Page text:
Will Donors Make IRA Rollover Gifts in 2020? Yes, Here is Why...

 Will Donors Make IRA Rollover Gifts in 2020? Yes, Here is Why... [Reposted]

By Kristen S. Jaarda J.D., LL.M.

Nonprofit Giving Expert | Philanthropy Advisor | Attorney | Trainer | Speaker | Author

I have talked with a number of fundraisers who have lamented about the "bleak" prospects for IRA rollover gifts in 2020. With the CARES Act required minimum distribution (RMD) holiday, donors lose out on the benefit of making an IRA rollover gift that counts against RMD this year. Also, many donors have seen their IRAs go down in the roller coaster market ride. They may be unlikely to make rollover gifts until IRA balances stabilize.

Will donors make IRA rollover gifts this year? I certainly thought the answer was no until I began thinking about all of the benefits for IRA rollover giving in 2020. Here are some ideas to consider:

  1. IRA Rollover Gifts Still Work!The SECURE Act pushed the RMD age back to age 72 and the CARES Act created a RMD holiday for this year. However, a donor age 70 1/2 or older can still make a direct transfer of up to $100,000 from their IRA to a qualified charity this year and exclude it from income, thereby avoiding tax on the transfer. Their gift just won't count against their RMD this year (There is no RMD for 2020).
  2. Gifts are Pre-tax!Even with the RMD holiday, an IRA rollover gift is still a great gift for a donor to make this year. In a high-tax state like California, it could cost a taxpayer $40,000 to make a $20,000 after-tax cash gift to charity. The same donor would be better off making the $20,000 gift from their IRA. They could avoid taxes and help a charity in a way they might not otherwise be able to do this year.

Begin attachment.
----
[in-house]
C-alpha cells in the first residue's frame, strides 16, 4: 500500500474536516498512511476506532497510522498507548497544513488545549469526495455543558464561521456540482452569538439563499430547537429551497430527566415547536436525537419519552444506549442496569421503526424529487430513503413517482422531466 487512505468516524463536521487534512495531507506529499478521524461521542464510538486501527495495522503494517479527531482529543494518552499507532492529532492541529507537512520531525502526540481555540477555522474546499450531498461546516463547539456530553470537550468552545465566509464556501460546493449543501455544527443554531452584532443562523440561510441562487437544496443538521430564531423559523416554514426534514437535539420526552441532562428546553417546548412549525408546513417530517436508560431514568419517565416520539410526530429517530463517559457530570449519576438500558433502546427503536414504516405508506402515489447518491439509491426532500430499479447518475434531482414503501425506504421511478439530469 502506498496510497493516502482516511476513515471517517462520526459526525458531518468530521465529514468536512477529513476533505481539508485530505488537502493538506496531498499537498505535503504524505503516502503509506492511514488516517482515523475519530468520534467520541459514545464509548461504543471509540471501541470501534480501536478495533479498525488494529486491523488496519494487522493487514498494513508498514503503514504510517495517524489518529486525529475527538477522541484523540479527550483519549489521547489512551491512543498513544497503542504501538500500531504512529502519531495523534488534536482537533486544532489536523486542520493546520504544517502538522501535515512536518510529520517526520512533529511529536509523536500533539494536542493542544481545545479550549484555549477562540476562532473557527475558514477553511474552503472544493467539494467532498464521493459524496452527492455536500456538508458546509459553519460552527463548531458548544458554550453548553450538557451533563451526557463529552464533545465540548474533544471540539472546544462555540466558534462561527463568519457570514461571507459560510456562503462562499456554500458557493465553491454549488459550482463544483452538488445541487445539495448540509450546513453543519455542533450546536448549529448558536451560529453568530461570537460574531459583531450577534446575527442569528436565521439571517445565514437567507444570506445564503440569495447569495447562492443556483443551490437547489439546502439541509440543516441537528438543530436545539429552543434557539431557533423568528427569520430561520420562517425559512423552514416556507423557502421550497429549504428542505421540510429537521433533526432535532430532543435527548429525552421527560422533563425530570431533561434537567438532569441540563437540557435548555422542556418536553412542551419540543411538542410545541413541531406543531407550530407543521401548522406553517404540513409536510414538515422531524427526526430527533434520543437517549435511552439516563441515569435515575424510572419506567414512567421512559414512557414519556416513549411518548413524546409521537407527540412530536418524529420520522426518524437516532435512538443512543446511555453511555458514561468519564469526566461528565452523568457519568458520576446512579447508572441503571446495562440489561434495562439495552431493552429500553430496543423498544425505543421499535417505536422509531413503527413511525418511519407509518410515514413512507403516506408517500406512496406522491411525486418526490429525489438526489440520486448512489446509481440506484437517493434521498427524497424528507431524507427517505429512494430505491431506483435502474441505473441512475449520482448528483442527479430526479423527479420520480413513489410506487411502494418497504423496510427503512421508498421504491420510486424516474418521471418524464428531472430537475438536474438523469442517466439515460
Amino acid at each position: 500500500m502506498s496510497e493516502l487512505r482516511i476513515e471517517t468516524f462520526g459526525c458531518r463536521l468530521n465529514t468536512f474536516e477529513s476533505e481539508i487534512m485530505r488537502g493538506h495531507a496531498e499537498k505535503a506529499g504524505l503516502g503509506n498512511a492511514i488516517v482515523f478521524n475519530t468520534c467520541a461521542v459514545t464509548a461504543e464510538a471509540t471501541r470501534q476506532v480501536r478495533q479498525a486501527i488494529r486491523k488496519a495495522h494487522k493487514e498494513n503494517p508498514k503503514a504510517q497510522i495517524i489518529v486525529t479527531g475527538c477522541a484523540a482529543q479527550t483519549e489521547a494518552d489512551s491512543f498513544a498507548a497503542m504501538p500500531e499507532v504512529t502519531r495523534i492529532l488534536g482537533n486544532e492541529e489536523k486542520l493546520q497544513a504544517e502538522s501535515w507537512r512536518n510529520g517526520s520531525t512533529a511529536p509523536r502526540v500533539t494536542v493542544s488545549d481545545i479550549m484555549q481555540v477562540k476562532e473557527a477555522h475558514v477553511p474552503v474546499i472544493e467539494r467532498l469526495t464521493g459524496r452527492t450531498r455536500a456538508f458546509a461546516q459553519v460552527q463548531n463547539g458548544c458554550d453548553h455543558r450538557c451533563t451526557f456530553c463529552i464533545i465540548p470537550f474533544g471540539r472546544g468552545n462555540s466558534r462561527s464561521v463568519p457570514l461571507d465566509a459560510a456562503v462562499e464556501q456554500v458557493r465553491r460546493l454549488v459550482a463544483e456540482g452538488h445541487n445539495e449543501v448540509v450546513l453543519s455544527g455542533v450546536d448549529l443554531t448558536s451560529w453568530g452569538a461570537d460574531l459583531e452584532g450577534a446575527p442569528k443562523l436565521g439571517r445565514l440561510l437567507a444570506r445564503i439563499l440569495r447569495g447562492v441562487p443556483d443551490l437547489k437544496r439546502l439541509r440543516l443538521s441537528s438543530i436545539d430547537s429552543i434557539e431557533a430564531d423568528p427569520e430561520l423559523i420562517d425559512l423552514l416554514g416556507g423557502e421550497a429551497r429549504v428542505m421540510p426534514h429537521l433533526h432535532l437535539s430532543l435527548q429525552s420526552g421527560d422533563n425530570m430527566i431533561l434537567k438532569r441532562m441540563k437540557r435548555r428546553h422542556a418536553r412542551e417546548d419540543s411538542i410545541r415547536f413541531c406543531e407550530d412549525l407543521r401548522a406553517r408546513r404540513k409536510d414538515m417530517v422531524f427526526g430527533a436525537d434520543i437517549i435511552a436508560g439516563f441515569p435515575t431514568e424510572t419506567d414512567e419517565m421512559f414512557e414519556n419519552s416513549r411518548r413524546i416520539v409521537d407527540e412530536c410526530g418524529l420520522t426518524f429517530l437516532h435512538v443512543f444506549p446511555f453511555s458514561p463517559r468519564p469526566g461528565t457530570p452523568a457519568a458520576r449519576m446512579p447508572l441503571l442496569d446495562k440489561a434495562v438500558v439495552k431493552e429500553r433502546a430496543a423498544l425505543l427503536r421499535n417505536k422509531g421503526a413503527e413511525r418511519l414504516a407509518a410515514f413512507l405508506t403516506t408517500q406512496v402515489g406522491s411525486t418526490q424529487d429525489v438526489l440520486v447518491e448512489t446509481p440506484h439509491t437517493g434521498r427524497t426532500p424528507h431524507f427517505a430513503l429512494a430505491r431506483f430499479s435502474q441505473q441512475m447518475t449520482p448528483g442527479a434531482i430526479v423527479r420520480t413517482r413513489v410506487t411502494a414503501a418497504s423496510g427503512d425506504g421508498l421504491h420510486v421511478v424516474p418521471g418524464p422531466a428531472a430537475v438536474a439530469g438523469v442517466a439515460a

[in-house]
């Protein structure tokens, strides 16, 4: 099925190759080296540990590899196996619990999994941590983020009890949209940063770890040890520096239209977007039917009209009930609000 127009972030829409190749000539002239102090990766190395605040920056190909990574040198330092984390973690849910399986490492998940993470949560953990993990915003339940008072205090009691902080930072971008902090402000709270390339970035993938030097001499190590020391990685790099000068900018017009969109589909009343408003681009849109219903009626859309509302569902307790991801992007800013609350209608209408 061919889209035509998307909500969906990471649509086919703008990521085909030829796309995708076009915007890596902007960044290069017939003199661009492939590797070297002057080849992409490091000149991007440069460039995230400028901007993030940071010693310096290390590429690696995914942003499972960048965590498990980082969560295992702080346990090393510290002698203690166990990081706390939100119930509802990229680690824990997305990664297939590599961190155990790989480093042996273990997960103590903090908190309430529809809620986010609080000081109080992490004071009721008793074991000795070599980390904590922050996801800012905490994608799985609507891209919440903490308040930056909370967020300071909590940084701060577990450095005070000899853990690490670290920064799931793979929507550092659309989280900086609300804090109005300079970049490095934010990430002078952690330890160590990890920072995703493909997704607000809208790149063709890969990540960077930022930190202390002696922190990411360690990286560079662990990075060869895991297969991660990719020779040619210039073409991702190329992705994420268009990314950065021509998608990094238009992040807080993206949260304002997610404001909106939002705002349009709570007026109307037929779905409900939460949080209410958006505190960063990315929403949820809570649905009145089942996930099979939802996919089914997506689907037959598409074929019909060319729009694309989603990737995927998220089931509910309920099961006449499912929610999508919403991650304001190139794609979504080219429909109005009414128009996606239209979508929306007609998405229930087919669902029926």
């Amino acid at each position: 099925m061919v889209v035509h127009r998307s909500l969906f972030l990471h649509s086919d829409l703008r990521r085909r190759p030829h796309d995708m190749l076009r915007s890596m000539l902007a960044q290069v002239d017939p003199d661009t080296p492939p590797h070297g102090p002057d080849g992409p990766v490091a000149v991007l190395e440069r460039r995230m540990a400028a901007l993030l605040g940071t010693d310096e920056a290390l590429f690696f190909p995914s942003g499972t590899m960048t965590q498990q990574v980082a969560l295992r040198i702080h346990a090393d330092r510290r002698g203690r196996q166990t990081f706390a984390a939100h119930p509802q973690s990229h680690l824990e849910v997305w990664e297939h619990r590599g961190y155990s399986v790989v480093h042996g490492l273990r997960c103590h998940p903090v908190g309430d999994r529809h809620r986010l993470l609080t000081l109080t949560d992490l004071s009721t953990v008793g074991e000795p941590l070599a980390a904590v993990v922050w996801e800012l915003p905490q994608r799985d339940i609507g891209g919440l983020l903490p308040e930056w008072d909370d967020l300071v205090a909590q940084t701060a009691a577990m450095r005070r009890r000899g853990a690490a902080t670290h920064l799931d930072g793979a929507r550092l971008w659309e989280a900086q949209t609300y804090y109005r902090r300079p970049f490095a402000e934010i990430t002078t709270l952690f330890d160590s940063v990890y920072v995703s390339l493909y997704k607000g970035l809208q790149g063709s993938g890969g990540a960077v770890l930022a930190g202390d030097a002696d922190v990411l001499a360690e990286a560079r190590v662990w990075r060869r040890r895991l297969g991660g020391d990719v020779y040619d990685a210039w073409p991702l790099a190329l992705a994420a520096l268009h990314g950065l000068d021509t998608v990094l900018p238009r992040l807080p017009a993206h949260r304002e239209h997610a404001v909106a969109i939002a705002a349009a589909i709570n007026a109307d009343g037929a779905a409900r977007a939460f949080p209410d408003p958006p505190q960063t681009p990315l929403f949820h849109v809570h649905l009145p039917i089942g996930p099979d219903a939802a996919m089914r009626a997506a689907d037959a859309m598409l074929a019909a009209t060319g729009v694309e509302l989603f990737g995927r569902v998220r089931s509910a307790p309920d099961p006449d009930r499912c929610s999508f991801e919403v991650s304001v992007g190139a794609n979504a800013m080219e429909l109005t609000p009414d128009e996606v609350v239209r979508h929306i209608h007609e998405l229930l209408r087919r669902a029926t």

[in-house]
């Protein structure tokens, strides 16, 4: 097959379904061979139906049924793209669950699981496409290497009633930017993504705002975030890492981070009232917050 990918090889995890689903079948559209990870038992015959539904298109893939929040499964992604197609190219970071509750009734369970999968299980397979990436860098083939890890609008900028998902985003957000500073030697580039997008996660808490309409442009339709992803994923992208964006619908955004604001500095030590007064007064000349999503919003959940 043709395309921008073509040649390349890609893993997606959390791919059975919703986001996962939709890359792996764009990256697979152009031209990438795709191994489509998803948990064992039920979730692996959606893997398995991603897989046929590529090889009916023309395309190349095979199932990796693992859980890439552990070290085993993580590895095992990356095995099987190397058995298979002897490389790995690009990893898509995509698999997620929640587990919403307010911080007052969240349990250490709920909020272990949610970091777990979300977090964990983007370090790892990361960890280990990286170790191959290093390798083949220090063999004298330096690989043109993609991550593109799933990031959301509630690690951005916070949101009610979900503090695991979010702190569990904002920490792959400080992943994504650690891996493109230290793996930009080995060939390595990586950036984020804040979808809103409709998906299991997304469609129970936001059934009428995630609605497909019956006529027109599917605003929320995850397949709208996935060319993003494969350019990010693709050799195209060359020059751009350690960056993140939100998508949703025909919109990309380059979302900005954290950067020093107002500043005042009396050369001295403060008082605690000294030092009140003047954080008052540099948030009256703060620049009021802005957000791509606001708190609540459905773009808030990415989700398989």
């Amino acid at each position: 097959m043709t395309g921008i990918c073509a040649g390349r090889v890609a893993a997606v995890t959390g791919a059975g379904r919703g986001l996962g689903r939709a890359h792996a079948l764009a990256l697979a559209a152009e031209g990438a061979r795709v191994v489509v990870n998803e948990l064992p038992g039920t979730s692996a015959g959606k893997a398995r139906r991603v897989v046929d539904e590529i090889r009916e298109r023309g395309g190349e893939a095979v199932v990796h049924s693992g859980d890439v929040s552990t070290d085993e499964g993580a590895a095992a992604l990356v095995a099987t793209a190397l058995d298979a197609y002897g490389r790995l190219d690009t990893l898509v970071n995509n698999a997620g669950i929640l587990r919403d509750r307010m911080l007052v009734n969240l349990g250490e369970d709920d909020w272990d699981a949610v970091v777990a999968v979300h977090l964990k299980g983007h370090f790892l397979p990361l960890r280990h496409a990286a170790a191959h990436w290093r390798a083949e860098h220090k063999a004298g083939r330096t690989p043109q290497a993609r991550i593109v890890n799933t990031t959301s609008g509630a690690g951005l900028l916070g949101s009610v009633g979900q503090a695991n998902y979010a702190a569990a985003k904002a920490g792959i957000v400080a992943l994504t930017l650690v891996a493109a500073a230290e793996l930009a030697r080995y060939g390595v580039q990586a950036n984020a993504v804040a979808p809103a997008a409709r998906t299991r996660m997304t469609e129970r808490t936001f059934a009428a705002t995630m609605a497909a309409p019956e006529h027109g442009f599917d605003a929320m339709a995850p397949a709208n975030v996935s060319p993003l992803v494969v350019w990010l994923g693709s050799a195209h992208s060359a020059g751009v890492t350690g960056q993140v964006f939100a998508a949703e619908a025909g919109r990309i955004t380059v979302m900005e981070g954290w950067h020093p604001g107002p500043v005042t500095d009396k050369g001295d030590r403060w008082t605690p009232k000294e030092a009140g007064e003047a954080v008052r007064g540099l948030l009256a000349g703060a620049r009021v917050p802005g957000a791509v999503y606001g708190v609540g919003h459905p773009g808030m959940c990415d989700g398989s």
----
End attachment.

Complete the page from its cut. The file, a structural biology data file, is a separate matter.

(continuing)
3. IRA Growth is Untaxed.Even with the down market, many donors have experienced substantial appreciation in their IRAs over recent years. One of the benefits of an IRA is that it grows tax free. Most supporters age 70 1/2 or older who make IRA rollover gifts this year will give away the growth in their fund balances that wasn't taxed to begin with and receive added tax benefits for charitable giving.
  4. Later May Be Better for Some Donors.The disadvantage of a donor making an IRA rollover gift now is that their IRA may be worth substantially less than it was at the beginning of the year. A donor may not want to give away to charity IRA money that used to be worth $75,000 and is now worth $50,000. That may be a reason for some donors to wait to make an IRA rollover gift later in the year when markets are expected to be higher.
  5. Taxable Withdrawal + Deduction Option.A donor can still take a distribution from their IRA this year and make a tax-deductible charitable contribution to support their favorite charity. These distributions and gifts are unlimited! The deduction may be enough to completely offset their taxes on the gift. And again a donor would be making a pre-tax gift, which means helping their favorite cause this year will not impact their financial security.

On the practical side, making any "ask" is difficult right now. One commentator I read this week called directly asking donors for money when they have lost 30% of their retirement plan assets and are sick/dying or know someone who is, "tone-deaf." It's important for nonprofits to use appropriate donor messaging and offer reassurance to supporters during this time. The good news is that donors are still giving -- often without being asked. I hear every day about donors who contact the nonprofit causes they love and ask how they can help.

If you are a fundraiser and know someone who is asking for a way to support you and your team right now, an IRA rollover gift is an option they may wish to consider. It's a way donors can provide current assistance (that doesn't require an out-of-pocket contribution) and help charities continue to operate during this challenging time.

Original Link: https://www.linkedin.com/pulse/donors-make-ira-rollover-gifts-2020-yes-here-why-kristen/?trackingId=kvZWMuJUGjeGdaW9HhfkWw%3D%3D